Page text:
At first he ignored the existence of the smash-hit movie that's 85
percent about how much he's a socially maladjusted jerk. But now
Facebook founder Mark Zuckerberg, in a smart PR move, has confirmed that
brought his employees to a screening (complete with post-viewing
apple martinis, a nice touch referencing a scene in the film), and is
finally breaking his silence about "The Social Network."
[Related: Secrets of
the Facebook film]
At a relaxed "startup
school" session at Stanford University, Zuckerberg took questions
from the audience and, inevitably, that movie came up. Like
countless techies familiar with "the Facebook story" have been saying
since the film was released, Zuckerberg
pointed out how far removed it is from reality:
Zuckerberg was asked about the difference between the movie and what
he experienced while creating Facebook. "Where do you want to start?" he
asked. Every shirt and fleece worn by the actor (Jesse Eisenberg) who
played him was one he had actually worn, Zuckerberg said. The movie got a
lot of stuff wrong and random details right, he said.
Reviewing the film thematically, Zuckerberg said it featured a girl
who was not part of his real life. In the movie she dumped him, which,
he joked, happened to him often. "They framed it as if I wanted to get
girls or into some social institution," Zuckerberg said. "I've been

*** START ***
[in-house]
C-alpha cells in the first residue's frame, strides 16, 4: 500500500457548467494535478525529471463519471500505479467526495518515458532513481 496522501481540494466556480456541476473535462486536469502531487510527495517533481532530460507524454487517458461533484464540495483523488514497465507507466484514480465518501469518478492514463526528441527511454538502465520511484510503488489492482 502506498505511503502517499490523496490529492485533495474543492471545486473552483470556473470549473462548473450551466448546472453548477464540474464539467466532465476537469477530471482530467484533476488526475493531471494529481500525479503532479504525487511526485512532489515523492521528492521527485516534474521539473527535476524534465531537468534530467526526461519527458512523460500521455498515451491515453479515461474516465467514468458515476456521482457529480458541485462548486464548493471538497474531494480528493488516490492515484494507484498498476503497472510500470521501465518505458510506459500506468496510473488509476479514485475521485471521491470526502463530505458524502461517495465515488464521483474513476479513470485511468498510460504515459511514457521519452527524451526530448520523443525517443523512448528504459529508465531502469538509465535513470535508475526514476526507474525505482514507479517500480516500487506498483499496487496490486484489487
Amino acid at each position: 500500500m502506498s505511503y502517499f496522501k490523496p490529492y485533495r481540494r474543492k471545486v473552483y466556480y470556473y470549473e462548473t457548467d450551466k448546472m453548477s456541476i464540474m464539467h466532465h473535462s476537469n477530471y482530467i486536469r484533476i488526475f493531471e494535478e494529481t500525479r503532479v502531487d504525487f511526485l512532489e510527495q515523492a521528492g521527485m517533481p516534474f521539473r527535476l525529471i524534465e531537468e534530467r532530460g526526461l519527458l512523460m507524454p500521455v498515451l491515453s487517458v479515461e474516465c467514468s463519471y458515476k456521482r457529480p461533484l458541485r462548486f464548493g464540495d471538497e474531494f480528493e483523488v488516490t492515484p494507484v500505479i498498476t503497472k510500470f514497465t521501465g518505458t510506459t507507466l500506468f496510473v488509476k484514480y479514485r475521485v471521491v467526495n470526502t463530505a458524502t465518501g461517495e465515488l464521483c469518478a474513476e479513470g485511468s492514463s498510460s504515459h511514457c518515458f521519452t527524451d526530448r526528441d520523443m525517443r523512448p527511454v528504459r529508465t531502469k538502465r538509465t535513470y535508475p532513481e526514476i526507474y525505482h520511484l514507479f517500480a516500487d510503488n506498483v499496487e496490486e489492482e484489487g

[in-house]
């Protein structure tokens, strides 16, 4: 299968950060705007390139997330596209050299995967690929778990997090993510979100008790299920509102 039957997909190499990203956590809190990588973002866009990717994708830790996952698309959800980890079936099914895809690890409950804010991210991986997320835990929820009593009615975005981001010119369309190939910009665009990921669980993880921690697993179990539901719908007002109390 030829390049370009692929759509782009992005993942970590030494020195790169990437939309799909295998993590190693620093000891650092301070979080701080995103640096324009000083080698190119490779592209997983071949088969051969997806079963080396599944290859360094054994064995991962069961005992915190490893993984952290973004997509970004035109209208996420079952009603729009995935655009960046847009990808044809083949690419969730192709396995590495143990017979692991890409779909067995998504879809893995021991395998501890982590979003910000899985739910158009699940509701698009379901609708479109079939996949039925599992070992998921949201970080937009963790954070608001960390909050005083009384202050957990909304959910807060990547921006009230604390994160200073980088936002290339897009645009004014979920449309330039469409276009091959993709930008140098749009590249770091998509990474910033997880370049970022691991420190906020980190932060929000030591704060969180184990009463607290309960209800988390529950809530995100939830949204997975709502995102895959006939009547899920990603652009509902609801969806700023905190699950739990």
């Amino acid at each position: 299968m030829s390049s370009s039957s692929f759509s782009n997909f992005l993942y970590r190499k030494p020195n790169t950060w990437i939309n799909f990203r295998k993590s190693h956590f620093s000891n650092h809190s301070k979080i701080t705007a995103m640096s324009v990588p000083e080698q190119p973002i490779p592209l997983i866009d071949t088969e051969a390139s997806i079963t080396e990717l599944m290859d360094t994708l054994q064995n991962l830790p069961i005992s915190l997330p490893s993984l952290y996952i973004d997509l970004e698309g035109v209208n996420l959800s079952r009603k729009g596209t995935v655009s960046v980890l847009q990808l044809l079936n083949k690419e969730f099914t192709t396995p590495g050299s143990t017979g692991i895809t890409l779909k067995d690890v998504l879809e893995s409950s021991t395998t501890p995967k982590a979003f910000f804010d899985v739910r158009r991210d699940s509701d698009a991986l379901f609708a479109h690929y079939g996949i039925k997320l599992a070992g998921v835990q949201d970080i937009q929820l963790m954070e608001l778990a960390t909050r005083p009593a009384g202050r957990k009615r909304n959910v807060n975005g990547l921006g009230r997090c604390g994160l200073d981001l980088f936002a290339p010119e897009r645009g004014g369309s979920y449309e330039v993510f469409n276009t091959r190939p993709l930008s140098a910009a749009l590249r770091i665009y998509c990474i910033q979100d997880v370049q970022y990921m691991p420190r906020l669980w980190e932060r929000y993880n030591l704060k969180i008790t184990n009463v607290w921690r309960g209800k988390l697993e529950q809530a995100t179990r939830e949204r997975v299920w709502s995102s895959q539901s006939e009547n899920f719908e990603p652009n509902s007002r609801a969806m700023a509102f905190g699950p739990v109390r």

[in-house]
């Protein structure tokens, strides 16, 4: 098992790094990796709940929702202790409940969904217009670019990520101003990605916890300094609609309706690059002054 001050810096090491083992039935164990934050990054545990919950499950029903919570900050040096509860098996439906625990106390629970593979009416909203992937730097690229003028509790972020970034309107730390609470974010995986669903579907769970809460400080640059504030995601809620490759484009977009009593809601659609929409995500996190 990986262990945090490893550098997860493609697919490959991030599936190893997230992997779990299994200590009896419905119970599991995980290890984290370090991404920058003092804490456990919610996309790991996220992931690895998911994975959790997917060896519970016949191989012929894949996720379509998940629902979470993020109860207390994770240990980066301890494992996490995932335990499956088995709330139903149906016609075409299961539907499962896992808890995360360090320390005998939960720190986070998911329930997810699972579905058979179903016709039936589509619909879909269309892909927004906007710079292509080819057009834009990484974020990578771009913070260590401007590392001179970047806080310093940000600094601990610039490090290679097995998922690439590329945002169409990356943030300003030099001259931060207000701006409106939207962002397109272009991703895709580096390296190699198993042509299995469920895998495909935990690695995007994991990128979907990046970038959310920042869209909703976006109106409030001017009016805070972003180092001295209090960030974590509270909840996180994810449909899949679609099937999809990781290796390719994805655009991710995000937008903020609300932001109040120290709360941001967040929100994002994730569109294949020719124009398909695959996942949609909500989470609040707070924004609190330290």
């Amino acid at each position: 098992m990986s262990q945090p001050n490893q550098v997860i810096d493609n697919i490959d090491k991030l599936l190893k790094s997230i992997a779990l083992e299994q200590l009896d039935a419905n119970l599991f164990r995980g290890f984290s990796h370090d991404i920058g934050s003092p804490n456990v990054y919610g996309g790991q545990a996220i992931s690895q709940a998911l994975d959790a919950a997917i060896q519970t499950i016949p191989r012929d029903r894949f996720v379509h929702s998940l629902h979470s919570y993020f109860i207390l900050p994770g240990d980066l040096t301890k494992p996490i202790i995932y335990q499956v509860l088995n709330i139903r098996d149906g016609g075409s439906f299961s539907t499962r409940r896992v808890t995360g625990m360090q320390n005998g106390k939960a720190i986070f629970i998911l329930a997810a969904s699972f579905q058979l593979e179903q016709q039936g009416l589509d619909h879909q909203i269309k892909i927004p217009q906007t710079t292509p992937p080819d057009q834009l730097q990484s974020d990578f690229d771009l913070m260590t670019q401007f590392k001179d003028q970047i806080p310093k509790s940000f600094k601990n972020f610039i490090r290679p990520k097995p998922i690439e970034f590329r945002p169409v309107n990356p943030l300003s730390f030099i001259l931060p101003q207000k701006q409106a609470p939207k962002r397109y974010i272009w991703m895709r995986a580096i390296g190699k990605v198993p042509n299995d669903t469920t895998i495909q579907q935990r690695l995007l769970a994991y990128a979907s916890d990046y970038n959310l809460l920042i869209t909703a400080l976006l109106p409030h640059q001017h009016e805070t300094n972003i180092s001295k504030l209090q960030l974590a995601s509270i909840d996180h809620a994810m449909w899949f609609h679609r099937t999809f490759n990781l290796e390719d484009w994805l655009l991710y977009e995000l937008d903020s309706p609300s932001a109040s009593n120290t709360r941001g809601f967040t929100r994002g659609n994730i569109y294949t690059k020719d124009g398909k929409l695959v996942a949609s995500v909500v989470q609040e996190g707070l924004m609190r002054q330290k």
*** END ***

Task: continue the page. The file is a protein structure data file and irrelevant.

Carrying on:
dating the same girl since before Facebook." He concluded that the
filmmakers "can't wrap their head around the idea that someone might
build something because they like building things."
Screenwriter Aaron Sorkin's decision to turn Zuckerberg's motivation
for creating Facebook into an angry response to being dumped by a girl
is the film's central conceit, but that's not even close to how it
actually happened. (Jessica Alona, the woman at whom he [now infamously]
lashed out on his blog is real, but whatever relationship the
two had is unclear.) David Kirkpatrick, with whom Zuckerberg spoke
at length for another book about Facebook ("The Facebook Effect: The
Inside Story of the Company That Is Connecting the World"), describes
Zuckerberg in a Daily Beast article as "one of the least angry
people I've ever met." Kirkpatrick writes:
"Zuckerberg was seldom without a girlfriend even before Thefacebook.
And shortly before Thefacebook launched, the real-life Zuckerberg began
seriously dating a girlfriend, Priscilla Chan, with whom he lives today.
He was with her during almost all the events portrayed in the movie."
Addressing claims that the film's central players were hostile to
women, Sorkin has
decried the misogyny of his characters, but with the possible
exception of FaceMash (the application Zuckerberg created in one night
at Harvard in a pique of frustration) there's no history of that
behavior at all from Zuckerberg or any of the Facebook founders. Sorkin
made it all up to give his story a framing device. That's fine, of
course: No one's claiming "The Social Network" is a documentary. But
still, if Zuckerberg is annoyed that a guy who
dislikes the Internet tells the entire moviegoing universe a
made-up story about how a world-changing website was created to get back
at the woman who dumped him, we can see why the Facebook founder might
be a little upset about that.
- By Will Leitch